Formula 1 – and motorsport in general – might not normally considered to be an environmental activity, but there’s much more to it than meets the eye. Formula 1 cars, for example, are the most efficient petrol-powered cars in the world: converting far more of their energy into forward motion than any other conventional car that you can drive on the road.
But it doesn’t stop there. The governing body of world motorsport, the FIA, has recently put in place a comprehensive programme that awards a number of stars to the various companies that are involved in the sport, depending on their environmental credentials. The top score is three stars, and Pirelli’s motorsport division has just become the first tyre company to achieve this prestigious recognition, as a result of all its initiatives to help the environment. Other well-known teams, such as Ferrari and Williams, have also benefitted from similar three-star awards: part of Formula 1’s global vision for a more sustainable future.
As a matter of fact, it’s nothing new. Pirelli has always put sustainability high up its agenda: with a detailed corporate road map to becoming carbon net zero in the very near future, and a series of environmental initiatives that run through all of its global business and manufacturing operations. That extends to everything that happens trackside as well, with Pirelli’s Formula 1 hospitality no longer using plastics, for example, and a strict sustainability audit having taken place, which means that everything is now conducted in a more environmentally-friendly manner.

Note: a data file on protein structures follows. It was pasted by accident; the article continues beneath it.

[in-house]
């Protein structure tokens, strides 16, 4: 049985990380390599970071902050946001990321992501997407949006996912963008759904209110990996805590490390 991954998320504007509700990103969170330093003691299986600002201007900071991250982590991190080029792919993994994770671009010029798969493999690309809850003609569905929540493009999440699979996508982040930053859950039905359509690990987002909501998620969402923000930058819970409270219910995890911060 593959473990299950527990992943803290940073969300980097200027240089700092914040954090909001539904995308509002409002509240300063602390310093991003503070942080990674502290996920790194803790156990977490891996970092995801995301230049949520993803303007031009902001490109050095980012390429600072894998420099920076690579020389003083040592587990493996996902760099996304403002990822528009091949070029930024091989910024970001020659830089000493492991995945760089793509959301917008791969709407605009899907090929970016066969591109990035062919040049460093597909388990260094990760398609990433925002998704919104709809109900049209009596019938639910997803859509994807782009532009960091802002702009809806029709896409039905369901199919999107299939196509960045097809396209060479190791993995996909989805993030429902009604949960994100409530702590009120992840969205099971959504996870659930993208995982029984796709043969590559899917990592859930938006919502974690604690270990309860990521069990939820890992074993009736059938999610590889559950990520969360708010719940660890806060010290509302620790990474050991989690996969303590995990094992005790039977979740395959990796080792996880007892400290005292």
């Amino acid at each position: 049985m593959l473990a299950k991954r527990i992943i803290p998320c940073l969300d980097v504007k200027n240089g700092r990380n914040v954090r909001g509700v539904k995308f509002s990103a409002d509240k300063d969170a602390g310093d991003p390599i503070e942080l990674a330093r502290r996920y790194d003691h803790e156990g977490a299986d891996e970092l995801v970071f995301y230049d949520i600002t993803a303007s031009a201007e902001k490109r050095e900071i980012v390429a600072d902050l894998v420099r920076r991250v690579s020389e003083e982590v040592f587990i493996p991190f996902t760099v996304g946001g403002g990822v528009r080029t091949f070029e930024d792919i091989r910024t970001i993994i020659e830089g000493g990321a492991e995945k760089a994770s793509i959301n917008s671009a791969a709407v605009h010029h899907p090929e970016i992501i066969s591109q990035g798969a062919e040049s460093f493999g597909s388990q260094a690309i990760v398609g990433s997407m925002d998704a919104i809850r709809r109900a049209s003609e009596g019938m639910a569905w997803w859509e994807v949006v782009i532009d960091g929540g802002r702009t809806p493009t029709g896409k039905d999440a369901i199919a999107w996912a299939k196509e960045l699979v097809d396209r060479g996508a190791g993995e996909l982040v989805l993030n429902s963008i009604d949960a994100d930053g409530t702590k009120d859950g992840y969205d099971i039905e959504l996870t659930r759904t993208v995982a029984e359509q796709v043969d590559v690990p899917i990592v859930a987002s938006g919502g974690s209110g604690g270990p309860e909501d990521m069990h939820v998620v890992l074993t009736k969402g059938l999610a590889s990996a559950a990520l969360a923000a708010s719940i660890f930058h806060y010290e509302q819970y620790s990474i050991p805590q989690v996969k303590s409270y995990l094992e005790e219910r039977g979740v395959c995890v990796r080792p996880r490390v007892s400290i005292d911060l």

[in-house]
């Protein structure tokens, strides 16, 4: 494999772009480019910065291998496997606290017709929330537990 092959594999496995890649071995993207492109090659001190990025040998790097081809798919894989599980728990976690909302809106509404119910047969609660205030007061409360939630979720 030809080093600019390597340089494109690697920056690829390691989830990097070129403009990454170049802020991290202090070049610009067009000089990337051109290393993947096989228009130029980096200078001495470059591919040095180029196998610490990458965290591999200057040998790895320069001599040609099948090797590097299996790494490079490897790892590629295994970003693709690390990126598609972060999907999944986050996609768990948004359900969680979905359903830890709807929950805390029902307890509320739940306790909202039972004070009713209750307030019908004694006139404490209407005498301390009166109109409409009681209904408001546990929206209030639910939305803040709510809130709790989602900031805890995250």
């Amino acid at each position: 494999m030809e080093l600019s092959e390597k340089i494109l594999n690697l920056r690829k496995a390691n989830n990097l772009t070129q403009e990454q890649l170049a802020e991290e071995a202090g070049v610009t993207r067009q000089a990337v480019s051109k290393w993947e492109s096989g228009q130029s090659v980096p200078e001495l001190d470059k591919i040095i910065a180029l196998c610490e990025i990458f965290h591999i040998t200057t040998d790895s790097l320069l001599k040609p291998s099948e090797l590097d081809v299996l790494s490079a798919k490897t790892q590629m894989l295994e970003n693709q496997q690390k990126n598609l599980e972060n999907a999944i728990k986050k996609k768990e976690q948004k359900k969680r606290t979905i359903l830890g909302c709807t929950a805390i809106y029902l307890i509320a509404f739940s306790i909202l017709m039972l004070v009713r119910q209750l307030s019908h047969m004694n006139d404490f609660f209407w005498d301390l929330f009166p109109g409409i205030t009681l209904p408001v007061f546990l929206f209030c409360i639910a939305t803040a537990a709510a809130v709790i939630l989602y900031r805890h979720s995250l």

The FIA’s certification programme looks at every aspect of environmental awareness – with Pirelli proud to be the very first tyre company in motorsport to gain this important three-star recognition. As Formula 1 CEO Stefano Domenicali puts it: “Pirelli has demonstrated a clear environmental direction and commitment. Formula 1 is well-known for its innovation and technology, and we are using that heritage to ensure we have solutions that can make a real-world difference.”
Another good example of how things have changed in recent years is the way that tyres are tested. Pirelli uses fewer and fewer physical prototypes these days. Instead it relies increasingly on virtual modelling and computer simulations to put prototype tyres through their paces digitally, without any physical prototypes being produced.
Not only does this save on resources, but it also minimises carbon footprints, with no cars, fuel or travel required to run the tyres. Of course, final validation always takes place with real tyres, but a lot of the preliminary work can now be carried out in a more environmentally-friendly way.
More than a decade ago, before sustainability really became a big global talking point, the late Max Mosley – who headed up the FIA at the time – said: “The question that motorsport will need to ask itself in future is this: does it want to be part of the problem, or part of the solution?”
Those were remarkably prescient words. And Pirelli has opted to be part of the solution.